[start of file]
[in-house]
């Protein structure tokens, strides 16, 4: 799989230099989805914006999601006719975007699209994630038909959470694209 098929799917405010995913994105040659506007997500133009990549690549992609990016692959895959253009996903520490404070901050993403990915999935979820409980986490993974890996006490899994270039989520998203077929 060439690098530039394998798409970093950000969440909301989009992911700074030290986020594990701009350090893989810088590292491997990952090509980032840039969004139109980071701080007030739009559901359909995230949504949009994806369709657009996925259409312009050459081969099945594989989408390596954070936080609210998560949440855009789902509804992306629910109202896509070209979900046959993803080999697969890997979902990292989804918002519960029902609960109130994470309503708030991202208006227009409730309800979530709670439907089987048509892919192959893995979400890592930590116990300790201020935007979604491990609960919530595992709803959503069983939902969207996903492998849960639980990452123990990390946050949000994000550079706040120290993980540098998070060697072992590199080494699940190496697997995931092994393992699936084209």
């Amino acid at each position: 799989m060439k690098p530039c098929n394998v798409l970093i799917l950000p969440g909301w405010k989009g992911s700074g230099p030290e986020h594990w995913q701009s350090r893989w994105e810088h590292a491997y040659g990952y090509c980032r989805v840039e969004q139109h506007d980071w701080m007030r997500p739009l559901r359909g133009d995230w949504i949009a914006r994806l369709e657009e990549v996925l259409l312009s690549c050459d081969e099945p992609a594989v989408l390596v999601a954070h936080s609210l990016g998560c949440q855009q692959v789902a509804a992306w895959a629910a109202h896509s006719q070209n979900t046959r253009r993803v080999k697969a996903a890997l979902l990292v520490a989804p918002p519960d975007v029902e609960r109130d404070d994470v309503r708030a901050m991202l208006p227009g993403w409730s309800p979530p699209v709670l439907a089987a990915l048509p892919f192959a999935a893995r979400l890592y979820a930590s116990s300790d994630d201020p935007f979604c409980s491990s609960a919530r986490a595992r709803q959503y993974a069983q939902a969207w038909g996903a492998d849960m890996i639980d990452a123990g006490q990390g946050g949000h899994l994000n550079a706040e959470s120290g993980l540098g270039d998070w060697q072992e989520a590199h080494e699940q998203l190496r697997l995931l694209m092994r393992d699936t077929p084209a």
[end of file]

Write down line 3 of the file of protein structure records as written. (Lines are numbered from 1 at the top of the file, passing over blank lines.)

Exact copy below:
């Amino acid at each position: 799989m060439k690098p530039c098929n394998v798409l970093i799917l950000p969440g909301w405010k989009g992911s700074g230099p030290e986020h594990w995913q701009s350090r893989w994105e810088h590292a491997y040659g990952y090509c980032r989805v840039e969004q139109h506007d980071w701080m007030r997500p739009l559901r359909g133009d995230w949504i949009a914006r994806l369709e657009e990549v996925l259409l312009s690549c050459d081969e099945p992609a594989v989408l390596v999601a954070h936080s609210l990016g998560c949440q855009q692959v789902a509804a992306w895959a629910a109202h896509s006719q070209n979900t046959r253009r993803v080999k697969a996903a890997l979902l990292v520490a989804p918002p519960d975007v029902e609960r109130d404070d994470v309503r708030a901050m991202l208006p227009g993403w409730s309800p979530p699209v709670l439907a089987a990915l048509p892919f192959a999935a893995r979400l890592y979820a930590s116990s300790d994630d201020p935007f979604c409980s491990s609960a919530r986490a595992r709803q959503y993974a069983q939902a969207w038909g996903a492998d849960m890996i639980d990452a123990g006490q990390g946050g949000h899994l994000n550079a706040e959470s120290g993980l540098g270039d998070w060697q072992e989520a590199h080494e699940q998203l190496r697997l995931l694209m092994r393992d699936t077929p084209a």